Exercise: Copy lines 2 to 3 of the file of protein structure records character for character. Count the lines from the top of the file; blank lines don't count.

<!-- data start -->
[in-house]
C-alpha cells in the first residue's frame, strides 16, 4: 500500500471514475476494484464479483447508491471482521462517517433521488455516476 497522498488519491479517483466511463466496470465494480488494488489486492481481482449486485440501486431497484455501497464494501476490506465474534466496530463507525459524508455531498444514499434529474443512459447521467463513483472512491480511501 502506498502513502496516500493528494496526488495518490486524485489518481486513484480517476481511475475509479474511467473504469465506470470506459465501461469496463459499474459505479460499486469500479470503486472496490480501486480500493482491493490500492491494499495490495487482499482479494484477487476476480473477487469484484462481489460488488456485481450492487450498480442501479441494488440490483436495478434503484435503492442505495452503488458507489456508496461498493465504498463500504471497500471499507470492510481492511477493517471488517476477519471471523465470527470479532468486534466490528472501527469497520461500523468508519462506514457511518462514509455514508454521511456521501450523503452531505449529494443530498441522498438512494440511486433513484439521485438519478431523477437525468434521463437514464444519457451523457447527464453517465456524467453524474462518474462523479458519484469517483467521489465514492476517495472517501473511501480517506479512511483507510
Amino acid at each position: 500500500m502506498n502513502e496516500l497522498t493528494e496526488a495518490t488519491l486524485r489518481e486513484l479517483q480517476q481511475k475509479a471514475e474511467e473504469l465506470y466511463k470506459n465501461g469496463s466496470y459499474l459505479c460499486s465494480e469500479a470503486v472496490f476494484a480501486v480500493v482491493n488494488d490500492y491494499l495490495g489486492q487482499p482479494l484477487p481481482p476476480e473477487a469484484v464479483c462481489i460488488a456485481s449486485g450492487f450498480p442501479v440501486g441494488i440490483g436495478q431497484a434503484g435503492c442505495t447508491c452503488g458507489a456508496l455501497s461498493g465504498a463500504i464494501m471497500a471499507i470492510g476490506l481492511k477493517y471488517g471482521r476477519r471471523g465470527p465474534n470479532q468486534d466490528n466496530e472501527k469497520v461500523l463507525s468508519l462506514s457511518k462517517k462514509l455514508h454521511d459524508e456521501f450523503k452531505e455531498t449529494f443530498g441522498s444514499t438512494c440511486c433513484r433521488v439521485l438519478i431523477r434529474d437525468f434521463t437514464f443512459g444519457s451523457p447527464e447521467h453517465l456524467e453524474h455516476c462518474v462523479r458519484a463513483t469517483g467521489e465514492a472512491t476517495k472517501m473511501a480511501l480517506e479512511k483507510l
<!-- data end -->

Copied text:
C-alpha cells in the first residue's frame, strides 16, 4: 500500500471514475476494484464479483447508491471482521462517517433521488455516476 497522498488519491479517483466511463466496470465494480488494488489486492481481482449486485440501486431497484455501497464494501476490506465474534466496530463507525459524508455531498444514499434529474443512459447521467463513483472512491480511501 502506498502513502496516500493528494496526488495518490486524485489518481486513484480517476481511475475509479474511467473504469465506470470506459465501461469496463459499474459505479460499486469500479470503486472496490480501486480500493482491493490500492491494499495490495487482499482479494484477487476476480473477487469484484462481489460488488456485481450492487450498480442501479441494488440490483436495478434503484435503492442505495452503488458507489456508496461498493465504498463500504471497500471499507470492510481492511477493517471488517476477519471471523465470527470479532468486534466490528472501527469497520461500523468508519462506514457511518462514509455514508454521511456521501450523503452531505449529494443530498441522498438512494440511486433513484439521485438519478431523477437525468434521463437514464444519457451523457447527464453517465456524467453524474462518474462523479458519484469517483467521489465514492476517495472517501473511501480517506479512511483507510
Amino acid at each position: 500500500m502506498n502513502e496516500l497522498t493528494e496526488a495518490t488519491l486524485r489518481e486513484l479517483q480517476q481511475k475509479a471514475e474511467e473504469l465506470y466511463k470506459n465501461g469496463s466496470y459499474l459505479c460499486s465494480e469500479a470503486v472496490f476494484a480501486v480500493v482491493n488494488d490500492y491494499l495490495g489486492q487482499p482479494l484477487p481481482p476476480e473477487a469484484v464479483c462481489i460488488a456485481s449486485g450492487f450498480p442501479v440501486g441494488i440490483g436495478q431497484a434503484g435503492c442505495t447508491c452503488g458507489a456508496l455501497s461498493g465504498a463500504i464494501m471497500a471499507i470492510g476490506l481492511k477493517y471488517g471482521r476477519r471471523g465470527p465474534n470479532q468486534d466490528n466496530e472501527k469497520v461500523l463507525s468508519l462506514s457511518k462517517k462514509l455514508h454521511d459524508e456521501f450523503k452531505e455531498t449529494f443530498g441522498s444514499t438512494c440511486c433513484r433521488v439521485l438519478i431523477r434529474d437525468f434521463t437514464f443512459g444519457s451523457p447527464e447521467h453517465l456524467e453524474h455516476c462518474v462523479r458519484a463513483t469517483g467521489e465514492a472512491t476517495k472517501m473511501a480511501l480517506e479512511k483507510l